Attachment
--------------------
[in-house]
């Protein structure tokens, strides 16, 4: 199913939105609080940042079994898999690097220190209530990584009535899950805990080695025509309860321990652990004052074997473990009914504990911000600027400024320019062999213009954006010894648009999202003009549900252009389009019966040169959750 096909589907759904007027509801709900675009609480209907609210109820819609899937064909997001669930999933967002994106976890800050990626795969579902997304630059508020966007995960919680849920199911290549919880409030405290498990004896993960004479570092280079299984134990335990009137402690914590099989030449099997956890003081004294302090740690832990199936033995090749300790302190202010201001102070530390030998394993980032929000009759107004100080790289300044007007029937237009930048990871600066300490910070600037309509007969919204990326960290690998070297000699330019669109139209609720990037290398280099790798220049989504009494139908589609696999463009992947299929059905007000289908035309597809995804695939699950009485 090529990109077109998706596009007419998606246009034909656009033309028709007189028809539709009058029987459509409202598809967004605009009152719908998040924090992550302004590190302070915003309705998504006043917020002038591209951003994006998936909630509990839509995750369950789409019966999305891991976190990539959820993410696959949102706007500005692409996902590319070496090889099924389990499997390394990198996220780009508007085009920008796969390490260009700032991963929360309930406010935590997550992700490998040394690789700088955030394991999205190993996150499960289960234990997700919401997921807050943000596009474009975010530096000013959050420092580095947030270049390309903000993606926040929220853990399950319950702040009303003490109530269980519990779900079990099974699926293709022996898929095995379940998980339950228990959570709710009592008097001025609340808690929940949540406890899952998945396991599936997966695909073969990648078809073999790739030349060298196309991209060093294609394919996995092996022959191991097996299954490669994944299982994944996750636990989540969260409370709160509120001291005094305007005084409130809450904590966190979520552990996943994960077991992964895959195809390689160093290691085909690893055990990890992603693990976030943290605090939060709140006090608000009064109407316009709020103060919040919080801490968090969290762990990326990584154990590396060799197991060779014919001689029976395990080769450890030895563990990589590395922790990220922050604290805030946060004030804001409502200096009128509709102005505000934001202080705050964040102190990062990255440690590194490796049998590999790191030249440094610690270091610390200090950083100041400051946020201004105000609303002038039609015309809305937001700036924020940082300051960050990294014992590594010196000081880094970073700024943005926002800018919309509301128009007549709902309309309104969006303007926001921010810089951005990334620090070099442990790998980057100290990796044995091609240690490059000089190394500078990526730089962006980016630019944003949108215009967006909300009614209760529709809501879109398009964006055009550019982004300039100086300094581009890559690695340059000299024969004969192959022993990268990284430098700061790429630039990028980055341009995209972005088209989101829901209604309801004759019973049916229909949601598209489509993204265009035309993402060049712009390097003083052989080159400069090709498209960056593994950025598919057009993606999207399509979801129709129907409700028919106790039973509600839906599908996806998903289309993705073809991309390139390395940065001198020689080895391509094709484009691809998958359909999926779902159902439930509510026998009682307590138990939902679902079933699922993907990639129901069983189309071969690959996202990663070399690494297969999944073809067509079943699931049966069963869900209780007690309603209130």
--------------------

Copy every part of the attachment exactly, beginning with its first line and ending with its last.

[in-house]
């Protein structure tokens, strides 16, 4: 199913939105609080940042079994898999690097220190209530990584009535899950805990080695025509309860321990652990004052074997473990009914504990911000600027400024320019062999213009954006010894648009999202003009549900252009389009019966040169959750 096909589907759904007027509801709900675009609480209907609210109820819609899937064909997001669930999933967002994106976890800050990626795969579902997304630059508020966007995960919680849920199911290549919880409030405290498990004896993960004479570092280079299984134990335990009137402690914590099989030449099997956890003081004294302090740690832990199936033995090749300790302190202010201001102070530390030998394993980032929000009759107004100080790289300044007007029937237009930048990871600066300490910070600037309509007969919204990326960290690998070297000699330019669109139209609720990037290398280099790798220049989504009494139908589609696999463009992947299929059905007000289908035309597809995804695939699950009485 090529990109077109998706596009007419998606246009034909656009033309028709007189028809539709009058029987459509409202598809967004605009009152719908998040924090992550302004590190302070915003309705998504006043917020002038591209951003994006998936909630509990839509995750369950789409019966999305891991976190990539959820993410696959949102706007500005692409996902590319070496090889099924389990499997390394990198996220780009508007085009920008796969390490260009700032991963929360309930406010935590997550992700490998040394690789700088955030394991999205190993996150499960289960234990997700919401997921807050943000596009474009975010530096000013959050420092580095947030270049390309903000993606926040929220853990399950319950702040009303003490109530269980519990779900079990099974699926293709022996898929095995379940998980339950228990959570709710009592008097001025609340808690929940949540406890899952998945396991599936997966695909073969990648078809073999790739030349060298196309991209060093294609394919996995092996022959191991097996299954490669994944299982994944996750636990989540969260409370709160509120001291005094305007005084409130809450904590966190979520552990996943994960077991992964895959195809390689160093290691085909690893055990990890992603693990976030943290605090939060709140006090608000009064109407316009709020103060919040919080801490968090969290762990990326990584154990590396060799197991060779014919001689029976395990080769450890030895563990990589590395922790990220922050604290805030946060004030804001409502200096009128509709102005505000934001202080705050964040102190990062990255440690590194490796049998590999790191030249440094610690270091610390200090950083100041400051946020201004105000609303002038039609015309809305937001700036924020940082300051960050990294014992590594010196000081880094970073700024943005926002800018919309509301128009007549709902309309309104969006303007926001921010810089951005990334620090070099442990790998980057100290990796044995091609240690490059000089190394500078990526730089962006980016630019944003949108215009967006909300009614209760529709809501879109398009964006055009550019982004300039100086300094581009890559690695340059000299024969004969192959022993990268990284430098700061790429630039990028980055341009995209972005088209989101829901209604309801004759019973049916229909949601598209489509993204265009035309993402060049712009390097003083052989080159400069090709498209960056593994950025598919057009993606999207399509979801129709129907409700028919106790039973509600839906599908996806998903289309993705073809991309390139390395940065001198020689080895391509094709484009691809998958359909999926779902159902439930509510026998009682307590138990939902679902079933699922993907990639129901069983189309071969690959996202990663070399690494297969999944073809067509079943699931049966069963869900209780007690309603209130």